This works in
bash, tested on Linux and OS X:
In general, for
$ followed by a string literal in single quotes
bash performs C-style backslash substitution, e.g.
$'\t' is translated to a literal tab. Plus, sed wants your newline literal to be escaped with a backslash, hence the
$. And finally, the dollar sign itself shouldn't be quoted so that it's interpreted by the shell, therefore we close the quote before the
$ and then open it again.
Edit: As suggested in the comments by @mklement0, this works as well:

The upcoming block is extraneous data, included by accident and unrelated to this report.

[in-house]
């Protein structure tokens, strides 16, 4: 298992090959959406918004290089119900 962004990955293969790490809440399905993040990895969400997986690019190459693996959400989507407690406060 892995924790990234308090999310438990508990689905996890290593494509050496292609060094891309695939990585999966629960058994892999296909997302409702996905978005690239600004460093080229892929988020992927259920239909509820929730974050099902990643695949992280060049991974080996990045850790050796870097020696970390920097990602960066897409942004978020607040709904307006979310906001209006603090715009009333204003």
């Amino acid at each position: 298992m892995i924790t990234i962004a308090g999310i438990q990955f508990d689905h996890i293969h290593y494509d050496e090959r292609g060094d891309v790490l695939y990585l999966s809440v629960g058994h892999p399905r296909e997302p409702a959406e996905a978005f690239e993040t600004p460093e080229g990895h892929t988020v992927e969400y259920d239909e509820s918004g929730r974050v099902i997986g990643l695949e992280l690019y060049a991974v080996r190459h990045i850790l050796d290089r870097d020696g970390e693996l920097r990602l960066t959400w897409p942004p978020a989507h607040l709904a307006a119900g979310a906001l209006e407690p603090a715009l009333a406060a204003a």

What happens here is: the entire sed command is now a C-style string, which means the backslash that sed requires to be placed before the new line literal should now be escaped with another backslash. Though more readable, in this case you won't be able to do shell string substitutions (without making it ugly again.)